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Charles Murray

American columnist and policy analyst, Fellow at the American Enterprise Institute, once nominated by the liberal New York Times as "America's most dangerous conservative", author of Losing Ground and co-author (with Richard Herrnstein) of The Bell Curve (1994)

Intellectuals in the United States are overwhelmingly secular. The ruling attitude, as far as I can see, is that no real intellectual could possibly take religion seriously. There is not a lot of animus. The attitude toward religion is more dismissive than anything else.

Jan. 1995 - from "Forbidden Thoughts", a discussion published in American Enterprise by the American Enterprise Institute
In the book [The Bell Curve] my co-author [Richard Herrnstein] and I describe what we see as strong empirical evidence of downward pressure on the intellectual capital of the country, due to differential birth rates between more and less intelligent individuals. In our last chapter we say we are scared stiff of any government attempts to deal with this, because we can imagine no acceptable recommendation whatsoever from the government to encourage fertility among some women and discourage it among others. That is so fraught with dangers that we don't want to see it happen. We say that explicitly. Then we go on to say that the problem with current government policy is the opposite. Right now, with the welfare system, we have an incentive structure that manipulates fertility. It doesn't encourage women with high I.Q.s to have babies, but rather women with low average intelligence. So we say the government ought to stop subsidizing births to anybody, rich or poor. Well, this was taken as a eugenics policy. To ask the government to withdraw from an area was very aggressively interpreted as meaning we want the government to encourage high I.Q. women to have more babies. But that's not what we said.

Jan. 1995 - from "Forbidden Thoughts", a discussion published in American Enterprise by the American Enterprise Institute
The idea of intellectual freedom and a person's right to think and write whatever he wants is not a natural phenomenon in human history. It had to be developed and sustained by applying a lot of energy. So it is not so surprising that it collapsed once certain clear, bright lines began to be breached. We've witnessed the bridge point. ... When I arrived [at university in the 1960's] there was still an utter hegemony of the idea that the university is a sacred place where your obligation is to think and to write and you have freedom to do that. Once that ideal became contaminated with issues of social justice, the intellectual freedom principle quickly got lost. If it is not an absolute ideal, it is too obviously vulnerable to all sorts of emotional and very persuasive pleas, as in the 1960s. Intellectual freedom is a delicate plant.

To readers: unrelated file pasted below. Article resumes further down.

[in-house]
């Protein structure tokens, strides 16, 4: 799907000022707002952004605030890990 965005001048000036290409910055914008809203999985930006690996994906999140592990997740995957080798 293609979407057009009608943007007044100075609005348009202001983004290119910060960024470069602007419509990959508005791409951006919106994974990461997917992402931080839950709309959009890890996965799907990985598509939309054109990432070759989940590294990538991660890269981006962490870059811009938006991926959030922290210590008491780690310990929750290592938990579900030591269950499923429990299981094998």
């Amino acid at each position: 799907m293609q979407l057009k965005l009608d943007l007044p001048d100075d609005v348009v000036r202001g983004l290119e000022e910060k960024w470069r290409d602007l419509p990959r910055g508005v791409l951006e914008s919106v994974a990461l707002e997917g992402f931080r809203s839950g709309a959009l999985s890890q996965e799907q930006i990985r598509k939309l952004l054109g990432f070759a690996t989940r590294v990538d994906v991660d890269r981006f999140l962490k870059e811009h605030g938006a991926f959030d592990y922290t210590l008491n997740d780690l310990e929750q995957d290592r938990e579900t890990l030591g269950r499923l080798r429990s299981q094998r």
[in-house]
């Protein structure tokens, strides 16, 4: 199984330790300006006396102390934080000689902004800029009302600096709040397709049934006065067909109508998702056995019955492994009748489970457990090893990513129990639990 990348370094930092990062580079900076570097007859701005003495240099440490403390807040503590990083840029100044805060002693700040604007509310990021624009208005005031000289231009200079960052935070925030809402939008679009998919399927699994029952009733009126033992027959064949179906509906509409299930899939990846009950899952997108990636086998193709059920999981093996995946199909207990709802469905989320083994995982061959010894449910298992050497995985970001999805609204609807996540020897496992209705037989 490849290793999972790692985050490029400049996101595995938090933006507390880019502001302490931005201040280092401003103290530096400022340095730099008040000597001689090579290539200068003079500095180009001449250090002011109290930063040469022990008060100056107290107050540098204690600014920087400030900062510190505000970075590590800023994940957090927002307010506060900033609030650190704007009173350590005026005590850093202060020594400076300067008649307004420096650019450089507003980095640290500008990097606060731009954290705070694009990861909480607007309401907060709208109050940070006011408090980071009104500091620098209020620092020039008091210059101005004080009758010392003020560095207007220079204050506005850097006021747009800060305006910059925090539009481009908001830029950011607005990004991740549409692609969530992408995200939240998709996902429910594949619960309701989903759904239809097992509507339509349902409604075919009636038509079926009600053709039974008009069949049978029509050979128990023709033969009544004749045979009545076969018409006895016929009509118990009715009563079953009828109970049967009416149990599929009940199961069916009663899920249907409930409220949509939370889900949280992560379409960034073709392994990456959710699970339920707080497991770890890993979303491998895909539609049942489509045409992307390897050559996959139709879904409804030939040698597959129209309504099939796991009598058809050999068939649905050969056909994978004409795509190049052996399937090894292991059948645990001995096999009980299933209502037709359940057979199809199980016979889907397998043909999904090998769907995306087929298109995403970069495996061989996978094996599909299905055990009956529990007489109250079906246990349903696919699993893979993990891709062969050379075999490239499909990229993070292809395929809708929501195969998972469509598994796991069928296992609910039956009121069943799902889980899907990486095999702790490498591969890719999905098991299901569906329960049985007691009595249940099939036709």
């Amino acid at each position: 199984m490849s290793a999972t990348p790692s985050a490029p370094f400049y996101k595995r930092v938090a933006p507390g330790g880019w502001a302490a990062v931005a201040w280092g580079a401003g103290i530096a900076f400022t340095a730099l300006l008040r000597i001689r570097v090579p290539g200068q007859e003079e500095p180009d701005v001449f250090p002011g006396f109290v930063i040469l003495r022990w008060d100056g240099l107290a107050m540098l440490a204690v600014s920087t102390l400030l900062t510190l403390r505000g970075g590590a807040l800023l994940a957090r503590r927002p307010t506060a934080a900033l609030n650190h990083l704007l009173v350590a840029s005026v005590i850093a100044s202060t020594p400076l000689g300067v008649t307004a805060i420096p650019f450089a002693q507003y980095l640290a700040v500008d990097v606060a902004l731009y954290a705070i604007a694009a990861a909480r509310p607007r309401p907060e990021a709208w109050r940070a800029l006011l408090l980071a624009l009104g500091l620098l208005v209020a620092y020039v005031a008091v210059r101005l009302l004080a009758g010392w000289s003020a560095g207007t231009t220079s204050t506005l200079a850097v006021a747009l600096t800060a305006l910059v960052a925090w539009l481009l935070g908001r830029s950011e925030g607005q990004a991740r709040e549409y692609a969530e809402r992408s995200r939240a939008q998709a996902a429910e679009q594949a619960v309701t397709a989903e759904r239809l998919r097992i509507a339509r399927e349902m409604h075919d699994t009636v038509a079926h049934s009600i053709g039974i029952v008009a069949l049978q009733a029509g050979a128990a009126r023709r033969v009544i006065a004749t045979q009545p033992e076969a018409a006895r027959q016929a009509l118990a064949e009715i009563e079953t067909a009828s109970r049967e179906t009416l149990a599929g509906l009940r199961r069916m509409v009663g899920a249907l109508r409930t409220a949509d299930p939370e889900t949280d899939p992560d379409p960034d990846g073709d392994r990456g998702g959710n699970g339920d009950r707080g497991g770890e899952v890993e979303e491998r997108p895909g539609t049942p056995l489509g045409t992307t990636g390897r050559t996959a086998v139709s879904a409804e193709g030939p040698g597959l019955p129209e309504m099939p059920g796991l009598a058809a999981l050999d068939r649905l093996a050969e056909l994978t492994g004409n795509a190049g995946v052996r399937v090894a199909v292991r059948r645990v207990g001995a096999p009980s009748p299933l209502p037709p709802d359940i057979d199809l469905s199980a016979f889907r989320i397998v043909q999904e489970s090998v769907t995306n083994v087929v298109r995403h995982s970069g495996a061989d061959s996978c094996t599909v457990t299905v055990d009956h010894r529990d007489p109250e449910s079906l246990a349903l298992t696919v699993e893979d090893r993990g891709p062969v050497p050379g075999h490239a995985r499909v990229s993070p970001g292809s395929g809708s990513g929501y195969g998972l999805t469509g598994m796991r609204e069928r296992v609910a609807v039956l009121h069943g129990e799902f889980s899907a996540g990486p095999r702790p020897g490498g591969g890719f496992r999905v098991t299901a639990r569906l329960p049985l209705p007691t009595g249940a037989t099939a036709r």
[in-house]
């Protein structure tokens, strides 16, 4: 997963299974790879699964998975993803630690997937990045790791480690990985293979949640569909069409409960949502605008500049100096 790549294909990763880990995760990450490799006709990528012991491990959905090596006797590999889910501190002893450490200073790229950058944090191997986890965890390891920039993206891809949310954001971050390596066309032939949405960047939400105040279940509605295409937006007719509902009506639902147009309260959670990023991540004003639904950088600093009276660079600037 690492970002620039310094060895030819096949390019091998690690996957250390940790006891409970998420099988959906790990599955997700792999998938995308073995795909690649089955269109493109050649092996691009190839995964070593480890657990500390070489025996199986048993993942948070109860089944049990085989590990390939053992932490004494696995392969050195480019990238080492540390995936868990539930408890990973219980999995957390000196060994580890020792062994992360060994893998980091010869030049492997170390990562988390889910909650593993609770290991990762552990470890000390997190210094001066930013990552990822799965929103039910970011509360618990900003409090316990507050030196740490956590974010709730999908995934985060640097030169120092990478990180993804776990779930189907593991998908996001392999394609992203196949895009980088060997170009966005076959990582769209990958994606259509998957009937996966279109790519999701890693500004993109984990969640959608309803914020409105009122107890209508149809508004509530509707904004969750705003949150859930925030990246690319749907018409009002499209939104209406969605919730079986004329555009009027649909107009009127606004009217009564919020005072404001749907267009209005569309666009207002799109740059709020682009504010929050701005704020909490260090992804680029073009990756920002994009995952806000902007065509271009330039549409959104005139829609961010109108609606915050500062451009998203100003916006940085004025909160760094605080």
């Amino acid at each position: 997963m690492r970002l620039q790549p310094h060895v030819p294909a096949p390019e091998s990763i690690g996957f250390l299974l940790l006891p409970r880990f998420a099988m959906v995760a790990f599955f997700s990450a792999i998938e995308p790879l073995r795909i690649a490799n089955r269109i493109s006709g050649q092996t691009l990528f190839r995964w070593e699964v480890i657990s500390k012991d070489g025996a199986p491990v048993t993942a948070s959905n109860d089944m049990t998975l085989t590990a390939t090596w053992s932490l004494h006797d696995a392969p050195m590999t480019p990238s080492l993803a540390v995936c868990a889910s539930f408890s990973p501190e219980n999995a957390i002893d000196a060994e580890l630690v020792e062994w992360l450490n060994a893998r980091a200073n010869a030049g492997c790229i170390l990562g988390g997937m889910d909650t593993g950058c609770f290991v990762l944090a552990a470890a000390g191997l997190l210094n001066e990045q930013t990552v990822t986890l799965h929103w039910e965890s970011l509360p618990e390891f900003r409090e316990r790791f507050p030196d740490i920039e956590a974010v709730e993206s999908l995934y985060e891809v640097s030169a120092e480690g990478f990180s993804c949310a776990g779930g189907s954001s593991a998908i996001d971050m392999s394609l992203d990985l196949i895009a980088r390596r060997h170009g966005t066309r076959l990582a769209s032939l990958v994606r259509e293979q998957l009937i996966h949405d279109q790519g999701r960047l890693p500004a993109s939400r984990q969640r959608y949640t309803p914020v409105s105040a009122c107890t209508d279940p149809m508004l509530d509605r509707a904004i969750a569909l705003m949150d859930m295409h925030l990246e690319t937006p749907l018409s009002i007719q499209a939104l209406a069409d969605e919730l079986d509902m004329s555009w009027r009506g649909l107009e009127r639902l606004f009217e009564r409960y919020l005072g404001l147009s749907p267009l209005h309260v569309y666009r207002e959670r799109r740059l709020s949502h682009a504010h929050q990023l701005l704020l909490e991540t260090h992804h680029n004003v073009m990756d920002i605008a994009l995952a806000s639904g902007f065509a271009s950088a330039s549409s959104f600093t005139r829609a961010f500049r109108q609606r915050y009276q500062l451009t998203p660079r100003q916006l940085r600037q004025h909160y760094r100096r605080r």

Jan. 1995 - from "Forbidden Thoughts", a discussion published in American Enterprise by the American Enterprise Institute
It is impossible to pursue happiness if you are deride of self-respect.

from Losing Ground
I finally [believe] that Jeffersonian democracy is still the best way to run society... it may just be that on certain fundamental questions of government, Jefferson and his colleagues were right more universally than they knew. In particular, they understood that the vitality of communities and the freedoms of individuals are intertwined.

from "In Pursuit of Happiness and Good Government"
The ideology of equality has done some good. For example, it is not possible as a practical matter to be an identifiable racist or sexist and still hold public office. But most of its effects are bad. Given the power of contemporary news media to imprint a nation-wide image overnight, mainstream political figures have found that their allegiance to the rhetoric of equality must extend very far indeed, for a single careless remark can irretrievably damage or even end a public career. In everyday life, the ideology of equality censors and straitjackets everything from pedagogy to humor. The ideology of equality has stunted the range of moral dialogue to triviality. In daily life-conversations, the lessons taught in public schools, the kinds of screenplays or newspaper feature stories that people choose to write-the moral ascendancy of equality has made it difficult to use concepts such as virtue, excellence, beauty and-above all-truth.

1994 - from The Bell Curve, The Free Press, New York (with Richard Herrnstein)
Human freedom has always had to depend first on the individual's understanding that he is the custodian of his life, no matter who tries to say otherwise.

1997 - from What It Means To Be A Libertarian
We tried to provide more for the poor and produced more poor instead. We tried to remove the barriers to escape poverty, and inadvertently built a trap.

from Losing Ground